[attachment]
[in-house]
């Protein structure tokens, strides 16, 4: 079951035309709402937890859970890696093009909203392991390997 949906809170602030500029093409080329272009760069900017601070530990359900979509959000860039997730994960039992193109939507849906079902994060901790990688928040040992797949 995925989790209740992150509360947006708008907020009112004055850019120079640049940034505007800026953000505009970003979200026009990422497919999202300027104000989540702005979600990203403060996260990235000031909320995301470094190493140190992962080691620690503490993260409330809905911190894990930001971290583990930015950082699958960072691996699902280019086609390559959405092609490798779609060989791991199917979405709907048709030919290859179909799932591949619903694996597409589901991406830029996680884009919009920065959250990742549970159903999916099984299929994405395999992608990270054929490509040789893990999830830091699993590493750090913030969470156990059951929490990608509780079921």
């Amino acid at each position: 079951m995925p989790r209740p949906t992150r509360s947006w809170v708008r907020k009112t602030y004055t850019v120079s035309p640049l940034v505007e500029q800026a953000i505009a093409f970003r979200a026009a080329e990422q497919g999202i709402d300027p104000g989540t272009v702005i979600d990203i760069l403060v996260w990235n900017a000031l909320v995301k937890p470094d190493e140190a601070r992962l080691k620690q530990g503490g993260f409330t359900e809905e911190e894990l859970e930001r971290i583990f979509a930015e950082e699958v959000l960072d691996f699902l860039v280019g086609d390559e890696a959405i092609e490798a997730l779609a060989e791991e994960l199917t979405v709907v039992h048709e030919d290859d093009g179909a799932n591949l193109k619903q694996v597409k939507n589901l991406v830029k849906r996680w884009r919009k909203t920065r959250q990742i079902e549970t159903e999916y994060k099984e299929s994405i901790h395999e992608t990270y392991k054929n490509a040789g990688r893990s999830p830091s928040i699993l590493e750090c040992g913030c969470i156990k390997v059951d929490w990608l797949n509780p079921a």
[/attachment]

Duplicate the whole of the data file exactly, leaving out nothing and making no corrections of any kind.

[in-house]
């Protein structure tokens, strides 16, 4: 079951035309709402937890859970890696093009909203392991390997 949906809170602030500029093409080329272009760069900017601070530990359900979509959000860039997730994960039992193109939507849906079902994060901790990688928040040992797949 995925989790209740992150509360947006708008907020009112004055850019120079640049940034505007800026953000505009970003979200026009990422497919999202300027104000989540702005979600990203403060996260990235000031909320995301470094190493140190992962080691620690503490993260409330809905911190894990930001971290583990930015950082699958960072691996699902280019086609390559959405092609490798779609060989791991199917979405709907048709030919290859179909799932591949619903694996597409589901991406830029996680884009919009920065959250990742549970159903999916099984299929994405395999992608990270054929490509040789893990999830830091699993590493750090913030969470156990059951929490990608509780079921």
């Amino acid at each position: 079951m995925p989790r209740p949906t992150r509360s947006w809170v708008r907020k009112t602030y004055t850019v120079s035309p640049l940034v505007e500029q800026a953000i505009a093409f970003r979200a026009a080329e990422q497919g999202i709402d300027p104000g989540t272009v702005i979600d990203i760069l403060v996260w990235n900017a000031l909320v995301k937890p470094d190493e140190a601070r992962l080691k620690q530990g503490g993260f409330t359900e809905e911190e894990l859970e930001r971290i583990f979509a930015e950082e699958v959000l960072d691996f699902l860039v280019g086609d390559e890696a959405i092609e490798a997730l779609a060989e791991e994960l199917t979405v709907v039992h048709e030919d290859d093009g179909a799932n591949l193109k619903q694996v597409k939507n589901l991406v830029k849906r996680w884009r919009k909203t920065r959250q990742i079902e549970t159903e999916y994060k099984e299929s994405i901790h395999e992608t990270y392991k054929n490509a040789g990688r893990s999830p830091s928040i699993l590493e750090c040992g913030c969470i156990k390997v059951d929490w990608l797949n509780p079921a």